Interview with self-published author Catherine Condie
Catherine Condie is another example of a successful self-published author, meaning she is 100% dedicated to her work, polishes her work till it shines brighter than all others, uses all the necessary platforms and just generally gives it her all.
Her recent book The Switch was released a couple of weeks ago. Catherine may describe herself as a quiet person but her prose is definitely anything but quiet. Whether you’re a youngster or a more mature reader make sure you hold on tight to the straps during the ride because the rest of you will be swaying wildly in all directions. Catherine is an intense, action-driven writer. Her pages explode. Enjoy!
Where do you live (town, country)? Were you born and bred there?
I live about seventeen miles from the cycle city of Cambridge, UK, where I have lived for most of my life.
What kind of food do you like? Are you a good cook? How important is food to
Without doubt, my favourite meal out would comprise something sweet and sour, or more likely Peking Duck plus trimmings – tastes of the orient first given to me when as children we were taken to a small restaurant in the Kite area of Cambridge. I enjoy cooking and have learned much from the skill of my mum, but it has to fit in with what I’m doing and I become very organised in a very small space of time once I move away from the computer! Good cook? Good enough and fairly traditional I would think, with requests from my children and their friends for my shepherd’s pie and apple crumble.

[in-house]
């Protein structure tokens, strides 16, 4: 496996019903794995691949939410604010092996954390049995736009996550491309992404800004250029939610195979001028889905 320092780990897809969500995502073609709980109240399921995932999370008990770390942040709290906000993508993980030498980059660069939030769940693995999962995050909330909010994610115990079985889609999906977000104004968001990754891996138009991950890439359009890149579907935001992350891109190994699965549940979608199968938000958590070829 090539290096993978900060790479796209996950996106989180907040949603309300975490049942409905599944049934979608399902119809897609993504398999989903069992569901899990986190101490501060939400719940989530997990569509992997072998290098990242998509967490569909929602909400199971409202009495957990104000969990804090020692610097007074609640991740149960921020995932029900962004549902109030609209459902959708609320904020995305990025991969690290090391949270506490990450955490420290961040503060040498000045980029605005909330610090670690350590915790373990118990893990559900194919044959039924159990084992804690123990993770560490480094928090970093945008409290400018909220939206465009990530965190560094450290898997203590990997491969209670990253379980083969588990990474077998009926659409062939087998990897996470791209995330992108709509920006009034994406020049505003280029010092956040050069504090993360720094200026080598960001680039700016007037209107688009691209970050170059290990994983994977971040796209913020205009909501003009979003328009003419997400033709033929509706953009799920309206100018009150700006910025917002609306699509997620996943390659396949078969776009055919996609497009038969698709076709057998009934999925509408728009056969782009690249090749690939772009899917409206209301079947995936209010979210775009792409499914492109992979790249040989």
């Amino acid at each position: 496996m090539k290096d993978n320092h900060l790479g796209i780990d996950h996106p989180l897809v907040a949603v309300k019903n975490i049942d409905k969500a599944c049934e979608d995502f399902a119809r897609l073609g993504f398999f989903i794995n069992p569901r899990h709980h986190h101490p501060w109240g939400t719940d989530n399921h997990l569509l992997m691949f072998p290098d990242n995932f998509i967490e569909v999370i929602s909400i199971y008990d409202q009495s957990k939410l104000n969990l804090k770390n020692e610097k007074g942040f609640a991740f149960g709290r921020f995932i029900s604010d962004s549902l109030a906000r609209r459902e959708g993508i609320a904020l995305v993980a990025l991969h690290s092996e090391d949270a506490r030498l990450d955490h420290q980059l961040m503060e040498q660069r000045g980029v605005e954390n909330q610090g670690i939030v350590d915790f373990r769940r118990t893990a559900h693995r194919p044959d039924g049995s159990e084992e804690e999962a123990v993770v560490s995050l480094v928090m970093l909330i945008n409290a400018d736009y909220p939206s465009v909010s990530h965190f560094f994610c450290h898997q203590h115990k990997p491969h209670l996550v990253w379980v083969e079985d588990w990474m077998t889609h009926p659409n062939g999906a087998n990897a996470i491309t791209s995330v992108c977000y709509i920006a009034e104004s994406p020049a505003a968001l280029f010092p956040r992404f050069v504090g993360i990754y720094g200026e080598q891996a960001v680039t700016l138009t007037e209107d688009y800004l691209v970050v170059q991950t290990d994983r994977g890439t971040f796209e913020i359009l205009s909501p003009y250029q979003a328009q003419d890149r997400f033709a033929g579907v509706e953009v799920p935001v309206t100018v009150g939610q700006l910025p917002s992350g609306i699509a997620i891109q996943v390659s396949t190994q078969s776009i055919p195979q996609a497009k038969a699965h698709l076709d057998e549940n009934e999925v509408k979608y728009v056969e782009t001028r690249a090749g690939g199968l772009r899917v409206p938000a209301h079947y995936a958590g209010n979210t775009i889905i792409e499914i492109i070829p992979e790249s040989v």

Do you do any sports? How often? What does exercise mean to you? Any other
Now this is more me. I am a pretty competitive sports person, and on and off belong to a local friendly tennis club. I also attend keep fit once a week and have been known to run through the village at 6am or at least it was until last year when I decided it was far too early for such energy! I am very keen on hockey, table tennis, track (400m) and long distance running and have belonged to various clubs. That said, this summer’s parents’ race at the primary school saw me come in last!
And . . . Music!!! A big part of my life. These days I play a Taylor electro-acoustic guitar and have been singing and songwriting since the age of 8 when my parents bought me a Spanish guitar – still sentimentally the best of those I own. I have had some great singing/songwriting partnerships over the years, and have been part of an all-girl a cappella group, singing at folk clubs across Cambridge in the 80s. In the last ten years I have been performing at the Cambridge Folk Club, and have recently got together with a lovely talented Irish friend, to sing harmonised folk pop (I love harmonised music!). Our ambition is to play at the Cambridge Folk Festival, where I was lucky enough to get a 15-minute slot when I was 19 years old. I am also part of
a local rock band, again with talented friends.
Do you have kids? If so, please tell us a little about them?